Richmond, California is home to the Golden State’s single largest greenhouse-gas polluter, the Chevron oil refinery and some of the fiercest local environmental politics and activism anywhere in the country.
On Saturday, police arrested more than 200 people for trespassing at the refinery gates, as more than 2,500 demonstrators gathered there in a protest over climate change and air pollution, according to reports in the San Francisco Chronicle and Bay Area radio station KQED. Protesters marked the one-year anniversary of an August 6, 2012 explosion at the Chevron refinery that sent 15,000 people across the region to hospitals with respiratory problems. The refinery was also one of the key symbolic sites that Bill McKibben’s organization, 350.org, chose for its series of protests this summer—to draw attention to climate change, the fossil-fuel industry’s role in blocking environmental policy, and the plight of people living in the shadow of industrial pollution.
Richmond is one of the country’s best case studies on how oil mixes with politics. [Read more.]
Supported by a grant from the Fund for Investigative Journalism.
Even when she was a kid, Melissa Cervantes knew something was wrong with the air in Wilmington, a neighborhood next to the ports of Los Angeles and Long Beach where she has lived most of her life. The streets here are verdant with mango, guava and avocado trees. But a brownish haze hangs above the houses. “I kind of figured the refinery was making people sick,” she says. “But when you’re just a little kid, you don’t put it together as a puzzle.” …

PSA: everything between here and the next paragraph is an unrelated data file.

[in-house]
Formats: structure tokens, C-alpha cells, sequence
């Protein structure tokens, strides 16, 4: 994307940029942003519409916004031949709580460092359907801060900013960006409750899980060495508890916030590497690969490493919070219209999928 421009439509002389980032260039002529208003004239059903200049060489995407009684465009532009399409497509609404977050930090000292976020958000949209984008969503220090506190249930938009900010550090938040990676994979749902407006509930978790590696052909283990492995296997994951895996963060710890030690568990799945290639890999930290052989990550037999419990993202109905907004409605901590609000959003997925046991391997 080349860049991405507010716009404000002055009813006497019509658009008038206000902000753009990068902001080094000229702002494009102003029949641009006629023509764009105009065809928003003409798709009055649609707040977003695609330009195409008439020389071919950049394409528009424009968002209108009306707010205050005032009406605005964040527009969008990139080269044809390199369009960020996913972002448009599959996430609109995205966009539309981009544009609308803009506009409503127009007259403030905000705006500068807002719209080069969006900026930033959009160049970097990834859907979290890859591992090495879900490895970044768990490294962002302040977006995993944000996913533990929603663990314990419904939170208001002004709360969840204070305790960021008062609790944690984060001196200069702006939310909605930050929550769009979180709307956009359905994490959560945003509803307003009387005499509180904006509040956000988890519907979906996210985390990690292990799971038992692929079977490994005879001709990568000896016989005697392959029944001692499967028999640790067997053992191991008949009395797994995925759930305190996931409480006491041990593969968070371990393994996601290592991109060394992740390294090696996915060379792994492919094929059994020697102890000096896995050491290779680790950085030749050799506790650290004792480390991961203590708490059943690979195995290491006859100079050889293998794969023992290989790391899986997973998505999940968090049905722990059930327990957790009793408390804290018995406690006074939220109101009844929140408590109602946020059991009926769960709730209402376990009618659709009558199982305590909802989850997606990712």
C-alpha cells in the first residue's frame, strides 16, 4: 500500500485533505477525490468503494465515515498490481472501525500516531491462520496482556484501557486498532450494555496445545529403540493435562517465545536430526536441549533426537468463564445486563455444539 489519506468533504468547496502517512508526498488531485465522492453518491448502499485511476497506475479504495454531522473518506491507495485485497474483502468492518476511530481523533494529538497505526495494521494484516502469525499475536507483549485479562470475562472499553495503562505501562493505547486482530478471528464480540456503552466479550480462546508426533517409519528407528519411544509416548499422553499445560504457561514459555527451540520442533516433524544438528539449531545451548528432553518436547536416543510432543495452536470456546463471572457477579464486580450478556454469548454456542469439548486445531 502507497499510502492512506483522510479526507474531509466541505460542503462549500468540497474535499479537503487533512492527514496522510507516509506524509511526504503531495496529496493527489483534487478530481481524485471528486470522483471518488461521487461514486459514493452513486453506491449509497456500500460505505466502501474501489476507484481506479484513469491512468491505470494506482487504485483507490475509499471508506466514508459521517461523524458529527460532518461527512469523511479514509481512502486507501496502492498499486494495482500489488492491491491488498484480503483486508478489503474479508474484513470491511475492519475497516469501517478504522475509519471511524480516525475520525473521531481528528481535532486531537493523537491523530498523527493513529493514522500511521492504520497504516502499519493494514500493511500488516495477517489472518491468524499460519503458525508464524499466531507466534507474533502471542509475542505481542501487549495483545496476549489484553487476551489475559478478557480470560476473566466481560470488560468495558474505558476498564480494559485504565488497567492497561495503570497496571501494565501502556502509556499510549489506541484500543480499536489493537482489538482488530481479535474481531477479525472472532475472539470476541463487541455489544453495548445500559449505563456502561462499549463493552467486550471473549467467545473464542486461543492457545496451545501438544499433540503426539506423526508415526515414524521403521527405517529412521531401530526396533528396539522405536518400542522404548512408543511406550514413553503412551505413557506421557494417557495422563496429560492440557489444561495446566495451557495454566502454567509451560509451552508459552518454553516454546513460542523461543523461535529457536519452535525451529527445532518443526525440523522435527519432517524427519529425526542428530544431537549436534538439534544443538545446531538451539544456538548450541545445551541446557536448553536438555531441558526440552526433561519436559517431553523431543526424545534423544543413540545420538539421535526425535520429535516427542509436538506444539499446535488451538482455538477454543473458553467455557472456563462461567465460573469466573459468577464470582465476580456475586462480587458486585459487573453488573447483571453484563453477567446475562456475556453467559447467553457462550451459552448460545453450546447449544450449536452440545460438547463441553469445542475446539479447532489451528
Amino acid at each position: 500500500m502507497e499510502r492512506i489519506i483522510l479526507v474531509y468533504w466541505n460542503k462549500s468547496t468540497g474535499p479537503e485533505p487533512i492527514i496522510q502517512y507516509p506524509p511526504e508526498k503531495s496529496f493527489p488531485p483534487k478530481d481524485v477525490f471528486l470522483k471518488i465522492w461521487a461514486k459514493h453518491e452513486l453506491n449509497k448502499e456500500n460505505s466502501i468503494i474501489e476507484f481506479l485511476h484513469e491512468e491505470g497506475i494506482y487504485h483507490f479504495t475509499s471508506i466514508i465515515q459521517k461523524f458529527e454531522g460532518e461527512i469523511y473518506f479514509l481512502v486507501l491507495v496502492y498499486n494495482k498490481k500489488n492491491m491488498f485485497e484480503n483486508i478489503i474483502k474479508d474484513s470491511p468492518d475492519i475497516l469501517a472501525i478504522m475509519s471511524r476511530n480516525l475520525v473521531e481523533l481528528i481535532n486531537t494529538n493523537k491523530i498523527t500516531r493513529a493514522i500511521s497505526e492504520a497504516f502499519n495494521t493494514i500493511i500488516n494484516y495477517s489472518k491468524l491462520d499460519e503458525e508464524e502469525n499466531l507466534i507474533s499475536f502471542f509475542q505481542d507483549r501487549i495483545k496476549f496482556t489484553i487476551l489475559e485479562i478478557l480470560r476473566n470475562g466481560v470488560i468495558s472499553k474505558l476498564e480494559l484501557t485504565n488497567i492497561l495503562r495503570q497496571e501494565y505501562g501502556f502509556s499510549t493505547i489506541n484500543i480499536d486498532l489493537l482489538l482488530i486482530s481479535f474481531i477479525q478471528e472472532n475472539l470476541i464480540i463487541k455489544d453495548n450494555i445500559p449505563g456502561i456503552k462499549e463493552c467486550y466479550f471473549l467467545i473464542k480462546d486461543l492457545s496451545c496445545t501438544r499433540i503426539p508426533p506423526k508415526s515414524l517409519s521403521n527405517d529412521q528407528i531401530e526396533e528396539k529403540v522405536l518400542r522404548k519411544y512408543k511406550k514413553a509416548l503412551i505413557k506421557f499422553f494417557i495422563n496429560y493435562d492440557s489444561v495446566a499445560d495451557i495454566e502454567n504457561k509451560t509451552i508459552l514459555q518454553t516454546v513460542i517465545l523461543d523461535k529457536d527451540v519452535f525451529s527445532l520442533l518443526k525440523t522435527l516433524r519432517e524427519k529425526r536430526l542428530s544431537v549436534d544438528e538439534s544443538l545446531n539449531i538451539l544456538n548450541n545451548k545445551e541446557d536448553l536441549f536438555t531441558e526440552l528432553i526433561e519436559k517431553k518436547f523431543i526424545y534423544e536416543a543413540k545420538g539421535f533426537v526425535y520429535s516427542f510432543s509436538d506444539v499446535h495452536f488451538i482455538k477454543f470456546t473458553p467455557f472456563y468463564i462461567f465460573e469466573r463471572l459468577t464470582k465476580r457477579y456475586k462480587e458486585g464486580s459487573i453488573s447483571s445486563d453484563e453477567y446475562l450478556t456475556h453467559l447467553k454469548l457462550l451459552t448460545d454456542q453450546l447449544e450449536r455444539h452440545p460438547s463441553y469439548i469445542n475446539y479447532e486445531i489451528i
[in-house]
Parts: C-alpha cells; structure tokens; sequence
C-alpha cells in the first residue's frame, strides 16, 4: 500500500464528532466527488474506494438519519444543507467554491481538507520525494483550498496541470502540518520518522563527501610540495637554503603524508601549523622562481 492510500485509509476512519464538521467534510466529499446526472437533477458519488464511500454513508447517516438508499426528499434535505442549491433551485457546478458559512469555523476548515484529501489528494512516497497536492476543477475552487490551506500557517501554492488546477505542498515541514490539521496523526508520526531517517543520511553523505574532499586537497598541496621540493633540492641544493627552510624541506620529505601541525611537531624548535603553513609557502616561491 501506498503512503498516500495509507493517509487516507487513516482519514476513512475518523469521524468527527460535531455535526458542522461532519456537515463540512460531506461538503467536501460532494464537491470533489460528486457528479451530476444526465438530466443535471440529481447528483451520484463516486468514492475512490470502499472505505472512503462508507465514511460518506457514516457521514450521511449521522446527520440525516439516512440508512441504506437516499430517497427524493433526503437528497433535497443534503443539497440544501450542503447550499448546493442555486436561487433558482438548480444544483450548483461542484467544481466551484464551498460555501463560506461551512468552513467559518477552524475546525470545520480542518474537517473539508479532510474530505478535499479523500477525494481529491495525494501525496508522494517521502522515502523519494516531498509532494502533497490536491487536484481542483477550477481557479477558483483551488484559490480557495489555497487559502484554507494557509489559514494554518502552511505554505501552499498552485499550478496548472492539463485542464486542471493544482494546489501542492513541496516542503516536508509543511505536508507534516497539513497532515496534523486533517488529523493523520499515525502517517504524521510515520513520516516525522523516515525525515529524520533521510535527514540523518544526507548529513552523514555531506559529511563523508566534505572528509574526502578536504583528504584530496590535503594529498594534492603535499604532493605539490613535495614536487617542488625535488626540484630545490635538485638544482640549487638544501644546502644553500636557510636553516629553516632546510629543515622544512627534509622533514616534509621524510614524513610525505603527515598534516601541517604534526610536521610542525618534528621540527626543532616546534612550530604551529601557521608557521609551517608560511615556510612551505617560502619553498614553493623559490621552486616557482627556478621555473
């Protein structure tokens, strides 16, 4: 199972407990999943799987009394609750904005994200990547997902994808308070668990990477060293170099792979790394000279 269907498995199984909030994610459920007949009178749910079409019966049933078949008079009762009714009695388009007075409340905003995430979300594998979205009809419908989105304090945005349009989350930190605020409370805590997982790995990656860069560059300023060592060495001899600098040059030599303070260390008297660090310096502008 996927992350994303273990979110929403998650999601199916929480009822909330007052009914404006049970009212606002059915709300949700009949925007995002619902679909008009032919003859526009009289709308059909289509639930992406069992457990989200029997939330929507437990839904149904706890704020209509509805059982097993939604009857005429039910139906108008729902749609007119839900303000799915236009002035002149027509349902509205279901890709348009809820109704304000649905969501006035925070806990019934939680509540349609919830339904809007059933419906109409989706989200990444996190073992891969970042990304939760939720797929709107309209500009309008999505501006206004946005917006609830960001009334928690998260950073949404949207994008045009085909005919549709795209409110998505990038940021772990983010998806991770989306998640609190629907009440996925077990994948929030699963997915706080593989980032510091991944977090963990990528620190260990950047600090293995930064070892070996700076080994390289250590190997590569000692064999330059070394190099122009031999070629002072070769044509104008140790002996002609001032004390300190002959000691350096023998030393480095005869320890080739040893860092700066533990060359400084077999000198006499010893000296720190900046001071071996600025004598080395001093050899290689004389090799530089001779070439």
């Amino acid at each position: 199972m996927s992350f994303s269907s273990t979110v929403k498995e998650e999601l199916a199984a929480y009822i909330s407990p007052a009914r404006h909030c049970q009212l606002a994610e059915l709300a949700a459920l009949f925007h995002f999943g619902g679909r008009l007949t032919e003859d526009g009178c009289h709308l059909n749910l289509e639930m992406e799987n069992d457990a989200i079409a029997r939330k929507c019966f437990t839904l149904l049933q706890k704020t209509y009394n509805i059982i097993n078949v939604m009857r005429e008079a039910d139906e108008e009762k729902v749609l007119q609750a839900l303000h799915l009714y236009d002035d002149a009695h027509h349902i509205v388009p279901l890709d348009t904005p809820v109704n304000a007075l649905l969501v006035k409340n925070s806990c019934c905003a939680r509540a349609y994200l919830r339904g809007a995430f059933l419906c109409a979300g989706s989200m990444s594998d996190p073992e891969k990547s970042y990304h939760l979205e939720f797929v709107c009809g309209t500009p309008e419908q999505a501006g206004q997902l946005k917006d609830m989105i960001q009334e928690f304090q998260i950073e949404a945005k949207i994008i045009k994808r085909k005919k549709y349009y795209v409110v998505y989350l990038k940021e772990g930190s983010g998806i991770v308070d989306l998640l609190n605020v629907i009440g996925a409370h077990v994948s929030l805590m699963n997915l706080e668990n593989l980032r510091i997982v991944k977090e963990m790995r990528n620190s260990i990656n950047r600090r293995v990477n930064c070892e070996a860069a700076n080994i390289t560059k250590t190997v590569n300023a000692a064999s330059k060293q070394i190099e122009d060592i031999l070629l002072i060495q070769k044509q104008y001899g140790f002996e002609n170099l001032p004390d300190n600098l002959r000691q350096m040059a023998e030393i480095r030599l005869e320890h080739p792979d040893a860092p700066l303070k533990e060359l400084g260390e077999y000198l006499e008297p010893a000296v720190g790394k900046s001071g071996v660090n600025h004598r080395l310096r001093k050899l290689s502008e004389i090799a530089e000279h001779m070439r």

It’s no secret that the refineries often break the laws that limit pollution. The Tesoro refinery in Wilmington, for instance, violated air regulations twenty-eight times from 2008 to 2009. Melissa sometimes calls the companies’ public hotlines when she notices a bad smell or a plume of smoke, but they “give you the runaround,” she says. In the fall of 2010, her boyfriend’s mother, Maria Ramos, told her that Tesoro and Valero were backing a ballot measure that would suspend Assembly Bill 32, the state’s groundbreaking attempt to rein in greenhouse gas emissions. [Read more.]
We are at a loss for words, says Glenn Albrecht. There is nothing in English adequate to describe how overpowering it is to face climate change, or how we might feel about drought across Somalia or Texas, the leveling of mountains for coal mining, or our uncertainty about how flooded or stormy the future may be.
So Albrecht is inventing new words.
Albrecht is an Australian philosopher who has gained some fame for coining the word solastalgia, a term that describes the angst you might feel when the environment around you starts to change … [Read more.]
Over the past two days, I watched more than 200 people get arrested in protests that are attempting to push back against the oil industry’s influence on a key decision that President Obama is about to make. In total, there have been more than 700 arrests since the demonstrations began. In their signs and speeches, the protesters draw self-consciously on King’s legacy of civil disobedience, but many are not seasoned activists. Most of the people I met at the White House gates were core supporters of Obama in 2008. They put their weight and energy into Obama’s campaign, knocking on doors to deliver him a landslide. Three years later, they are angry and frustrated with the president. [Read more.]